Updated: Nov 30
Written by M.N. Miller
The Lincoln Lawyer was a surprise smash hit for Netflix last year. After CBS tossed their adaptation starring Logan Marshall-Green on the scrap heap because of COVID-19 production issues, that’s when the streaming giant swooped in with a 10-episode run and replaced Marshall-Green with the more appropriate and more authentic to the novel casting of Manuel Garcia-Rulfo. The David E. Kelley-produced show, based on the popular Michael Connelly book series, racked up nearly 900 million hours of viewing time during The Lincoln Lawyer’s opening week. Now, the binge-worthy series is back to explore more murders in the City of Angel’s sun-soaked streets with likable characters and engaging mysteries.
We now find former addict and lawyer Mickey Haller (Garcia-Rulfo) graduating from defender of the little guy who caught a bad break to a hot-shot defense attorney on the rise. The unintended consequence of his newfound fame has his ex-wife Maggie (Neve Campbell), a criminal prosecutor, saddled with a demotion that throws water on their rekindled romance. However, they are still co-parenting their teenage daughter, Haley (Krista Warner). The rest of the team remains intact, including Lorna (Becky Newton), Haller’s office manager and second ex-wife (apparently cheaper to keep her on the payroll than alimony), who is engaged to his investigator, Cisco (Angus Sampson). And, of course, Izzy (Jazz Raycole), Mickey’s driver, who’s also a former client and addict, who Haller can easily relate to and trust unconditionally.
The season kicks off with Haller finding the identity of the tattoo man rather quickly and dismissed just as fast. However, the season’s storyline concerns a new love interest, a spicey restaurateur named Lisa Trammell (24’s Lana Parrilla), whose Mexican dishes rival only Mickey’s mother. After spending the night together, Trammell is given a restraining order after protesting against a developer attempting to gentrify the neighborhood. Things deteriorate when Trammell is arrested for murder, and the businessman turns up dead. Mickey breaks the cardinal rule of defense practice by defending the woman with whom he has a personal relationship.
The sophomore effort from executive producer and esteemed television creator David E. Kelley (Picket Fences, Big Little Lies, Ally McBeal, Boston Legal) is based on Michael Connelly’s fourth book in The Lincoln Lawyer series, The Fifth Witness. Along with the help of showrunner Ted Humphrey (The Good Wife), the team keeps what made the first season so appealing. They keep Haller’s angelic-like nature, reaching a helping hand to those in need, regardless of the case’s size. This is essential in a show like this that knows the importance of folding in these established quirky characters from the first season into a new case that feels like a visit from old and welcomed friends, along with intriguing new cases. If you are a fan of the shows I mentioned above from Kelley and Humphrey’s resumes, they know the importance of this marriage for procedural television.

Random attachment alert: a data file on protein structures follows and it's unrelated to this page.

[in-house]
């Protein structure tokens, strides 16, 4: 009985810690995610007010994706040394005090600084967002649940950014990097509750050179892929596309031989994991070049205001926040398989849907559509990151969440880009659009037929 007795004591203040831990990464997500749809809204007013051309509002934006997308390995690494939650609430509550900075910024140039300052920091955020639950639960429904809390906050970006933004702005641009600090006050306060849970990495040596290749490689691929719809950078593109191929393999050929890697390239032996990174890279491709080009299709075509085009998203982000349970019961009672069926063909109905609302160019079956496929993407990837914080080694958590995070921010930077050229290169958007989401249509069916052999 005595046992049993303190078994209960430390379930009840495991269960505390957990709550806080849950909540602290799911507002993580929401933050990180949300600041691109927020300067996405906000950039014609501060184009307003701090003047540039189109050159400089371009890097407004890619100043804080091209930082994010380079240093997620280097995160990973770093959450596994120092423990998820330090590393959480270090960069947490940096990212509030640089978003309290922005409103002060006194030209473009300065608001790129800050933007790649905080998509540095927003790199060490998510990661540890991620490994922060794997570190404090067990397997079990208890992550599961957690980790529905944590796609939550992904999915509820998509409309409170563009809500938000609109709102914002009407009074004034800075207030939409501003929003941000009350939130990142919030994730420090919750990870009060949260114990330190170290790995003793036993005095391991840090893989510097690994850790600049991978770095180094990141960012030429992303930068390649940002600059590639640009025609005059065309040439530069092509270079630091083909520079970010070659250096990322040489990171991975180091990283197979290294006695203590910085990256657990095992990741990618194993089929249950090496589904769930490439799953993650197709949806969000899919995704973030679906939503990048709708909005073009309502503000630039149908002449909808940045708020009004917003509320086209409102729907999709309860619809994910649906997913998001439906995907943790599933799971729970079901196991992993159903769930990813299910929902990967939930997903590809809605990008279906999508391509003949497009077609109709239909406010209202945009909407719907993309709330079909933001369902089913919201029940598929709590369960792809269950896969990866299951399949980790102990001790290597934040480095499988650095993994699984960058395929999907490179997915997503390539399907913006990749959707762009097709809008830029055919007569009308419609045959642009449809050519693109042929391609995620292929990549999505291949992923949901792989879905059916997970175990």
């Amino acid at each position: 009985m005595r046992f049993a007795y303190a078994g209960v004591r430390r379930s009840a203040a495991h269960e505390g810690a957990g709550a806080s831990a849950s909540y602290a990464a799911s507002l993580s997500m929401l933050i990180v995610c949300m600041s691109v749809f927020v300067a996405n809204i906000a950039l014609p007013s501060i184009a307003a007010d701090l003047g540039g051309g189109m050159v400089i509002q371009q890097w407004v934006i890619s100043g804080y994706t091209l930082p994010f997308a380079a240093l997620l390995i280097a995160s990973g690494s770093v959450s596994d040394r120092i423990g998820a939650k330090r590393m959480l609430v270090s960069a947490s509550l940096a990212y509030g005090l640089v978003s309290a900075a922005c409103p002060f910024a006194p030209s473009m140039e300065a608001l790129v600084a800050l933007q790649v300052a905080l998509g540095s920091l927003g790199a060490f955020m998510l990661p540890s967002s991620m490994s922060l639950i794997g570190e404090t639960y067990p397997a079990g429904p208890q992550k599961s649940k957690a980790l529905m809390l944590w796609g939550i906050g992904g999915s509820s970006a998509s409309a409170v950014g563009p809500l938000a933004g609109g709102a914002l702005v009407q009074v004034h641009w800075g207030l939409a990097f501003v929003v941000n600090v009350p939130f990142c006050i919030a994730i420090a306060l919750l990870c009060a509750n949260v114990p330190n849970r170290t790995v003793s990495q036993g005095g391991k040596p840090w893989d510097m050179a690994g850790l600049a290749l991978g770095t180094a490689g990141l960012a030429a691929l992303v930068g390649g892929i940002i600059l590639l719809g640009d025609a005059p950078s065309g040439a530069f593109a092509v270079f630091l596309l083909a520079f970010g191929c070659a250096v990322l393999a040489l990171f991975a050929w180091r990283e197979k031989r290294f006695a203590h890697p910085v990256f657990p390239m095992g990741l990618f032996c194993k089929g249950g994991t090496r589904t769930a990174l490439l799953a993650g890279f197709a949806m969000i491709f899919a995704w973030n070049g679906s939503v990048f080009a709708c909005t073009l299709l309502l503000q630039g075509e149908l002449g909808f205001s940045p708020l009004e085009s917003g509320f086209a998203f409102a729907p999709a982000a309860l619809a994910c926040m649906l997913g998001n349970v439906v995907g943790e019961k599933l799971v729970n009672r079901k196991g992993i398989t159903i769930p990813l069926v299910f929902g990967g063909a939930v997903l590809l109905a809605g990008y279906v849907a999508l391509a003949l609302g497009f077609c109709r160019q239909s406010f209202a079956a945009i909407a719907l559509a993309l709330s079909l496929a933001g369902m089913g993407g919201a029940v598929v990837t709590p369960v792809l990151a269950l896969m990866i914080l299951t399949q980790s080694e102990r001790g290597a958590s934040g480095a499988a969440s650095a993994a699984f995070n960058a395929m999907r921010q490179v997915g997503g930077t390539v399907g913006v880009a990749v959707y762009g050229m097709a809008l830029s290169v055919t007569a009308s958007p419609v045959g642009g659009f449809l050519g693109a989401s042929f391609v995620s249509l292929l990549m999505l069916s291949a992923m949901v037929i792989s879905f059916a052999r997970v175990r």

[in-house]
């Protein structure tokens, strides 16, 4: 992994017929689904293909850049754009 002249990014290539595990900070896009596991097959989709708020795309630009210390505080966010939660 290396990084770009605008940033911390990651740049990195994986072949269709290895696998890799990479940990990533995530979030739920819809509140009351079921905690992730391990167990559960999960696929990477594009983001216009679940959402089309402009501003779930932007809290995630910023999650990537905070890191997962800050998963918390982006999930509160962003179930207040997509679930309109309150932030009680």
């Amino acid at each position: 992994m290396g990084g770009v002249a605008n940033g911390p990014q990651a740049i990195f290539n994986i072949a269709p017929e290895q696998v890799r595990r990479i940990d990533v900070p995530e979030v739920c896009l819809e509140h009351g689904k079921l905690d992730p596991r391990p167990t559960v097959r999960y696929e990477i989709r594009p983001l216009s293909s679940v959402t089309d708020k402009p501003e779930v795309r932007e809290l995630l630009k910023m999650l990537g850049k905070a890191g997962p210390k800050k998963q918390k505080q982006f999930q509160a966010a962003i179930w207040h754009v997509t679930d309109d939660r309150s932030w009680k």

That said, The Lincoln Lawyer continues to lean more toward mainstream television, and there’s nothing necessarily wrong with that. What I mean is the characters are never too eccentric like Fyvush Finkel’s legendary Douglas Wambaugh, and the cases are not as nuanced or as blatantly honest when it comes to the political and cynical monetary influence of the law in regards to the above long-time CBS procedural. Some first-season storylines seem out of place and almost forced into the narrative. For instance, Cisco suddenly reversed course by staying involved with a biker gang and the life he left behind. On the flip side, the plotline that ended last year with the tattoo man on the beach was wrapped up, and I would almost say, shockingly quickly. I held out hope that it may be a Harry Bosch from the Michael Connelly universe, but as fans know, Prime Video owns the rights to that character. Sadly, Haller’s half-brother will not be making an appearance.
Ultimately, even if the series continues to lack some of that Connelly grit found in those sunburnt “la la land” streets, part one is a satisfying outing that builds more intrigue than answers. Garcia-Rulfo’s chemistry with Parrilla’s Lisa does bring the heat, and the mystery of defending your new lover in a murder trial does lean towards some interesting storylines. However, it’s the writing of the character’s relationship with Haller and the dynamic performance of the series lead that gives The Lincoln Lawyer that hook to entice viewers into the trappings of the series straightforward, mainstream, and unpretentiousness approach to legal episodic television.
“The Lincoln Lawyer may lack some of that signature Michael Connelly grit to the sunburnt streets of Los Angeles, but the second season, part one, of The Lincoln Lawyers succeeds because of the quirky characters, engaging mysteries, and the dynamic turn by Manuel Garcia-Rulfo.”
Check out the trailer for Netflix's The Lincoln Lawyer - Season 2, Part 1: